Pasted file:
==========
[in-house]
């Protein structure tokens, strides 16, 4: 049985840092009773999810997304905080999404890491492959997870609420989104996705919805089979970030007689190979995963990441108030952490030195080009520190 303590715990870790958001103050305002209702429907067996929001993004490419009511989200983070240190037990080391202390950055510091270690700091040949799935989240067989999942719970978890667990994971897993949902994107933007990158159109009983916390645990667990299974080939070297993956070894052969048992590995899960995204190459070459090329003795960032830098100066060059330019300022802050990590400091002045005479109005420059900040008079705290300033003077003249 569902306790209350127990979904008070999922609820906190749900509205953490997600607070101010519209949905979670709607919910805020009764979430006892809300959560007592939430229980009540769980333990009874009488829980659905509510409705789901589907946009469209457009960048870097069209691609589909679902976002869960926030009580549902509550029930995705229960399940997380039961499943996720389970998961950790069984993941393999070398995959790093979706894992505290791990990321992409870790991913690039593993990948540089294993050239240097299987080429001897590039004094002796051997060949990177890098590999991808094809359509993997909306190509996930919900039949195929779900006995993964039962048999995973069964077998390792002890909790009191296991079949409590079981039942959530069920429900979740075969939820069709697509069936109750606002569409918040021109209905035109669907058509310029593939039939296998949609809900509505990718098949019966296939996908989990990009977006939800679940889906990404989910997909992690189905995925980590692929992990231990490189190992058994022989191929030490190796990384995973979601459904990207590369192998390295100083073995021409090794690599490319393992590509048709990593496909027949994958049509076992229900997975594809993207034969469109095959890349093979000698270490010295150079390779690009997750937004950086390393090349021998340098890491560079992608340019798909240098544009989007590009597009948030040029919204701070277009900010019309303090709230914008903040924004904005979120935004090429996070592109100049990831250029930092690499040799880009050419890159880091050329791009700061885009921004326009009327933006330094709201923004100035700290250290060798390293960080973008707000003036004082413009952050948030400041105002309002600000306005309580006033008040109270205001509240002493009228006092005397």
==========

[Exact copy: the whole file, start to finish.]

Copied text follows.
[in-house]
């Protein structure tokens, strides 16, 4: 049985840092009773999810997304905080999404890491492959997870609420989104996705919805089979970030007689190979995963990441108030952490030195080009520190 303590715990870790958001103050305002209702429907067996929001993004490419009511989200983070240190037990080391202390950055510091270690700091040949799935989240067989999942719970978890667990994971897993949902994107933007990158159109009983916390645990667990299974080939070297993956070894052969048992590995899960995204190459070459090329003795960032830098100066060059330019300022802050990590400091002045005479109005420059900040008079705290300033003077003249 569902306790209350127990979904008070999922609820906190749900509205953490997600607070101010519209949905979670709607919910805020009764979430006892809300959560007592939430229980009540769980333990009874009488829980659905509510409705789901589907946009469209457009960048870097069209691609589909679902976002869960926030009580549902509550029930995705229960399940997380039961499943996720389970998961950790069984993941393999070398995959790093979706894992505290791990990321992409870790991913690039593993990948540089294993050239240097299987080429001897590039004094002796051997060949990177890098590999991808094809359509993997909306190509996930919900039949195929779900006995993964039962048999995973069964077998390792002890909790009191296991079949409590079981039942959530069920429900979740075969939820069709697509069936109750606002569409918040021109209905035109669907058509310029593939039939296998949609809900509505990718098949019966296939996908989990990009977006939800679940889906990404989910997909992690189905995925980590692929992990231990490189190992058994022989191929030490190796990384995973979601459904990207590369192998390295100083073995021409090794690599490319393992590509048709990593496909027949994958049509076992229900997975594809993207034969469109095959890349093979000698270490010295150079390779690009997750937004950086390393090349021998340098890491560079992608340019798909240098544009989007590009597009948030040029919204701070277009900010019309303090709230914008903040924004904005979120935004090429996070592109100049990831250029930092690499040799880009050419890159880091050329791009700061885009921004326009009327933006330094709201923004100035700290250290060798390293960080973008707000003036004082413009952050948030400041105002309002600000306005309580006033008040109270205001509240002493009228006092005397």